My group designs, build and use microfabricated circuits and structures for high frequency probes and sensors with an eye toward cross-disciplinary applications. Though all our instruments work somewhere in the DC-THz frequency range, many are proximal probes, scanned at or very near a sample, while others measure a collective response in the far field, at distances much greater than the wavelengths they use.
Some of the proximal probes are tiny antennas that can be used with scanning probe microscope platforms to make images of an integrated circuit?s topography and local electric or magnetic fields. These same probes can also be used to examine sub-surface defects in materials such as silicon and quartz, excite "artificial molecules" made with semiconductor quantum dots, probe moisture content in paper fibers, and perhaps map out the structure and dynamics of ion channels in neuronal membrane. Other probes using diodes at their tips can be used for imaging local temperature and topography or directly detecting local microwave and optical fields.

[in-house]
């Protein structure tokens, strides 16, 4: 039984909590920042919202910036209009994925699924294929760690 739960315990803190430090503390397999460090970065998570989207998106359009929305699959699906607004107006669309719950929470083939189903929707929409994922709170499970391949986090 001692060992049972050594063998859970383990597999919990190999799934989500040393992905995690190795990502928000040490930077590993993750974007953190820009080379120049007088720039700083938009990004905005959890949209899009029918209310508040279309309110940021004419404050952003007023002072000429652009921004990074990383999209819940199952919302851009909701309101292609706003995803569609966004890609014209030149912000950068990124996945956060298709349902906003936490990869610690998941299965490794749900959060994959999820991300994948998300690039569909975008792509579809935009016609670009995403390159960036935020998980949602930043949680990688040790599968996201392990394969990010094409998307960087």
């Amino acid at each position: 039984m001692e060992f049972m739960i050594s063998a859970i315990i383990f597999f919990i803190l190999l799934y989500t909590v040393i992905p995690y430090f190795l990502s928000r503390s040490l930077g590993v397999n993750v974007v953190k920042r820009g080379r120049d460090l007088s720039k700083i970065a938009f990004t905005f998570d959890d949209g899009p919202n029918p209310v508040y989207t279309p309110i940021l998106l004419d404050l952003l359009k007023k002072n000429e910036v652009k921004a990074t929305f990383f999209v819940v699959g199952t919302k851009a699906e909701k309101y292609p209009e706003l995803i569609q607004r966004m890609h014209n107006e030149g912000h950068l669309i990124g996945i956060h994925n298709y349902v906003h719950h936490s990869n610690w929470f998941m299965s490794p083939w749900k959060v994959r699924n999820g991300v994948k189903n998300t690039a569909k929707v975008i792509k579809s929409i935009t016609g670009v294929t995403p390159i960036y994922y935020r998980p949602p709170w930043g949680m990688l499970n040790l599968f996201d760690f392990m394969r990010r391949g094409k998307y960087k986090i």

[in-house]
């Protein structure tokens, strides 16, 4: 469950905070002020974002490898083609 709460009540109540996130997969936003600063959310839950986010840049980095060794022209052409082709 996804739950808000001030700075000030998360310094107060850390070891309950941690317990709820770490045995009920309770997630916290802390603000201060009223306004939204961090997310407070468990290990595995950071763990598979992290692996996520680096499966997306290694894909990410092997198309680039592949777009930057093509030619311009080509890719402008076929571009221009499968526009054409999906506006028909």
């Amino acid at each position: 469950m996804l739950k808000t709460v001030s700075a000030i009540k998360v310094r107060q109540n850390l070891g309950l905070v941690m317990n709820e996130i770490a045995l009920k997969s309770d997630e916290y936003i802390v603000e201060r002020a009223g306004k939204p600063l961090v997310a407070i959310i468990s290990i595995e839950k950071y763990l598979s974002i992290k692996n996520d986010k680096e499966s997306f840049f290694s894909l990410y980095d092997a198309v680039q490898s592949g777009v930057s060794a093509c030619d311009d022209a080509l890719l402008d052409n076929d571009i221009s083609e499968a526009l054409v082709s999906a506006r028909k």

The far-field sensors we are developing are based on picosecond-pulse electronic circuits using nonlinear transmission lines and integrated antennas. We are currently using GaAs versions of these circuits for measuring components of automotive exhaust gasses and for making reflection spectra of explosives and weapons for aviation security. We are also designing complete integrated-circuit coherent measurement systems to drive these circuits, and we are investigating less expensive silicon realizations of these sensors and systems.
Finally, we are pursuing ways of sharing these instruments through the Web, using remote-accessed instrumentation for educational outreach and experimental collaboration.